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Release Date: April 5, 2016
Publisher: Sourcebooks Fire
America’s Review: Mary Rose is the real deal. This is a girl who starts writing her thoughts and feelings in a diary with no intended audience and never with the thought it would turn into a book. Gillian McCain and Legs McNeil took the words of a 15-year-old girl and created a heart-ripping, tear-jerking, compelling story in Dear Nobody: The True Diary of Mary Rose.
As I started reading this story, I was entrenched in the words of a young girl who was ruled by her addictions. My heart swelled as she told of her inhibitions with boys, but found Mary Rose could battle these fears as soon as the boys offered her an ounce of attention and if the boys had the ability to supply her with alcohol or drugs the fears dissipated altogether. Mary Rose did not, through the 336 pages, feel the guilt I thought she would have; she acts without thinking; she lives in the moment without any inhibitions and truly does what she wants. I have met teenagers like Mary Rose and reading this diary helped me further understand the strong decisions made all while completely unattached from emotion.
Unbeknownst to me, and several chapters deep in the diary, I discovered Mary Rose has Cystic Fibrosis. This disease doesn’t seem to be the reason she makes bad decisions, nor does it seem to slow her down or enable any of her life choices. She does not let the disease control her, but allows substance abuse to be the trigger in most of her decisions. She knows she needs to stop, but there are days where the pain is too much for her. I don’t know if it was the pain of her disease or the struggle of sobriety. She is brutally honest in her delivery as she never intended for any of us to read her words–even into her death her words are deliberate, raw and honest.
Mary Rose was a selfish, manipulative person as are most who suffer for addictions. They cannot see their decisions reflected in the eyes of those they love—especially when they do not feel they are loved. Mary Rose has an alcoholic mother, an abusive stepfather and a flux of friendships and not one of them offers the stability required to help her. Mary Rose made me want to slap some sense in to her while also wanting to squeeze her in the largest bear hug I could offer. Although Mary Rose is witty and often clever, there was no laughter in these pages. Her life was anything but funny, but a true story of a teenage girl with addictions.
Excerpt for Dear Nobody: The True Diary of Mary Rose
In the Classroom:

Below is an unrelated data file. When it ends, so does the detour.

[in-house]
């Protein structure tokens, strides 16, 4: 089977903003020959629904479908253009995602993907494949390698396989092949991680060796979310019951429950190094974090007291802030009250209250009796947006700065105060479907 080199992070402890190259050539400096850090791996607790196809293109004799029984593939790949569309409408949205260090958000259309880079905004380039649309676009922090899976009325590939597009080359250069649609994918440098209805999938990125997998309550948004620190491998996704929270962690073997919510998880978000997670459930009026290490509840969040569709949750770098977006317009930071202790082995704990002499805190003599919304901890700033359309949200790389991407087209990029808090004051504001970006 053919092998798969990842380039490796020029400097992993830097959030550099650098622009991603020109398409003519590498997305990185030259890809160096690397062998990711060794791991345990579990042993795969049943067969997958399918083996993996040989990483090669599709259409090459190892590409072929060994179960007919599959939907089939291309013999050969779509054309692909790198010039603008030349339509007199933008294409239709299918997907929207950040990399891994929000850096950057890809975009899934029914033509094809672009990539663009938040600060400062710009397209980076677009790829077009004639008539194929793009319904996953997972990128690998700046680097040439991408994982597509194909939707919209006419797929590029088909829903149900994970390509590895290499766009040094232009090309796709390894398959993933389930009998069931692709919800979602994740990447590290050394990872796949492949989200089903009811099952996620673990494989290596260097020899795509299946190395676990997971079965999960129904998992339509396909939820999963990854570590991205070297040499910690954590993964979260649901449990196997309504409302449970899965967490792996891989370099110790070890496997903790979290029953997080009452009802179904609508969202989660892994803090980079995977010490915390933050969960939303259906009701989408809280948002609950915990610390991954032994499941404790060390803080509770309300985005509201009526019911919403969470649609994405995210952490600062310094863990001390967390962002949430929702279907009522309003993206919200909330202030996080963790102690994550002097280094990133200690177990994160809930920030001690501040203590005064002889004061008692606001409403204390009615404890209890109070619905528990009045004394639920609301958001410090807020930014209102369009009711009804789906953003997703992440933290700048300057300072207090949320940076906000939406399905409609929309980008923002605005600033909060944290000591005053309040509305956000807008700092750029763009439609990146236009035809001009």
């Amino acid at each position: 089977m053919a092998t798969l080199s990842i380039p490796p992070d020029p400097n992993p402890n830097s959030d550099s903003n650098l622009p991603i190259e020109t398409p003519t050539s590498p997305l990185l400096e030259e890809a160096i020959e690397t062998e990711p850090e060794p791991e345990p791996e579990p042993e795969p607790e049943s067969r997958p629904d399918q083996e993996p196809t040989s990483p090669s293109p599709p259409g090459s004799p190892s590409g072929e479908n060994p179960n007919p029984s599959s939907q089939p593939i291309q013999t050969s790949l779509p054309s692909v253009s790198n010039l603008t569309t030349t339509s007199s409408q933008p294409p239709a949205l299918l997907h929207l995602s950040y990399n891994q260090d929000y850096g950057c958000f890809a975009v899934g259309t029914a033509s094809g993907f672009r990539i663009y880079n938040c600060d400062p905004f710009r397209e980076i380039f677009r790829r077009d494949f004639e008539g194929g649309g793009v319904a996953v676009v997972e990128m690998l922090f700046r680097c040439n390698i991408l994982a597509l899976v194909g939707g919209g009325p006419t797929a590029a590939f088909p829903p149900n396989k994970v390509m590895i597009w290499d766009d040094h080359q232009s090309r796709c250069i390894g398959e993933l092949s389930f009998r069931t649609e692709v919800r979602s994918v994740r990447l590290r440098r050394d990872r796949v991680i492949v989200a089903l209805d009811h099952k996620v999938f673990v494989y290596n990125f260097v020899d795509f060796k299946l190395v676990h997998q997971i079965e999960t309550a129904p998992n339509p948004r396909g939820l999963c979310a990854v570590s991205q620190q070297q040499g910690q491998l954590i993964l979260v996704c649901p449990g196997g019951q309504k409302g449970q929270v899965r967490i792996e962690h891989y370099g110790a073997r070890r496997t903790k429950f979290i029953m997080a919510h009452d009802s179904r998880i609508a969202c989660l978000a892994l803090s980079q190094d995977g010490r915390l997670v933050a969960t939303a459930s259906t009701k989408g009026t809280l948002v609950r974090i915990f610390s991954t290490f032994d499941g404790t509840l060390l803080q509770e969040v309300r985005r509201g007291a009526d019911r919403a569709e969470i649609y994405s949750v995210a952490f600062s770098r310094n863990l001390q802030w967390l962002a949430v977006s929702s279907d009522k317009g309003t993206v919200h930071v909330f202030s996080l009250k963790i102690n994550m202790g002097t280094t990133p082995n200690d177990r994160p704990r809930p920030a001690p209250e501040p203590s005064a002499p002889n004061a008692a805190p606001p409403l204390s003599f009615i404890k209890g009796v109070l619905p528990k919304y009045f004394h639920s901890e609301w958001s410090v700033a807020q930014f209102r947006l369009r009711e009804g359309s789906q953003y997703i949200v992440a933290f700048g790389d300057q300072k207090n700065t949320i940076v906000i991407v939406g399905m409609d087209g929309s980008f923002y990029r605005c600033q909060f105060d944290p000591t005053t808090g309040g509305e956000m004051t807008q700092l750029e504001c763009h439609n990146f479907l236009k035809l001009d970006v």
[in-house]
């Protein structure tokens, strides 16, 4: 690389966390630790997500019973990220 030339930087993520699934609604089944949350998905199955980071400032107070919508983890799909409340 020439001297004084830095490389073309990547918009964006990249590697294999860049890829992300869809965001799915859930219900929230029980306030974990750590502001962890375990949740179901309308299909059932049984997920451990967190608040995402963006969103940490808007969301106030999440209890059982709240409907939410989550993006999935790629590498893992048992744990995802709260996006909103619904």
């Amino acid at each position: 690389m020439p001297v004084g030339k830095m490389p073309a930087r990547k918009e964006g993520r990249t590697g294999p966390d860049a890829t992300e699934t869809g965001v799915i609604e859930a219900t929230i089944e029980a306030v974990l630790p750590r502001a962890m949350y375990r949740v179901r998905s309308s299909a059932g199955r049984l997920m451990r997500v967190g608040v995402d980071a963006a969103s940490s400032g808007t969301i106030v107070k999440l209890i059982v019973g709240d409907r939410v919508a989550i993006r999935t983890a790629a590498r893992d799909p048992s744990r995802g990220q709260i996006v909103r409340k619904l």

When Go Ask Alice was released in 1971 the authenticity of the novel was questioned and the anonymous author was found to be its editor whereas Mary Rose is a real person with real struggles. Upon its original release this book can be found in the Nonfiction section—not in the YA section. This settles a plethora of questions about the depth and material found within its pages. It is a wonderful book for your school counselor to read and digest. Students fall into addictions without anyone being the wiser about the who and why. Mary Rose was a master at deception and manipulation–as are most addicts. It doesn’t matter the age, the home life or the financial status, when a student becomes addicted they will do what is required to fulfill the void in their life.
I could offer suggestions about research papers, but this is not a story for all of your students. This is dark; this is true. Together this makes for a combination not all of your students can handle. Some of your students need to read this book to help them with a harsh reality they may also be experiencing. *Spoiler ALERT* Mary Rose dies. Her life is not sugar, spice and everything nice. Her life is one of bad decisions followed by more bad decisions. The poor girl tries to see herself as others see her, but without anyone there to offer support, love and compassion, it is hard to imagine what others envision.
Mary Rose had nobody at home to pay her attention. Mary Rose had nobody to notice when she came home, or if she didn’t. Mary Rose had nobody to encourage her to do good in school to succeed. Mary Rose had nobody.
Who in your classroom thinks they are a nobody and what are you doing to change this mentality?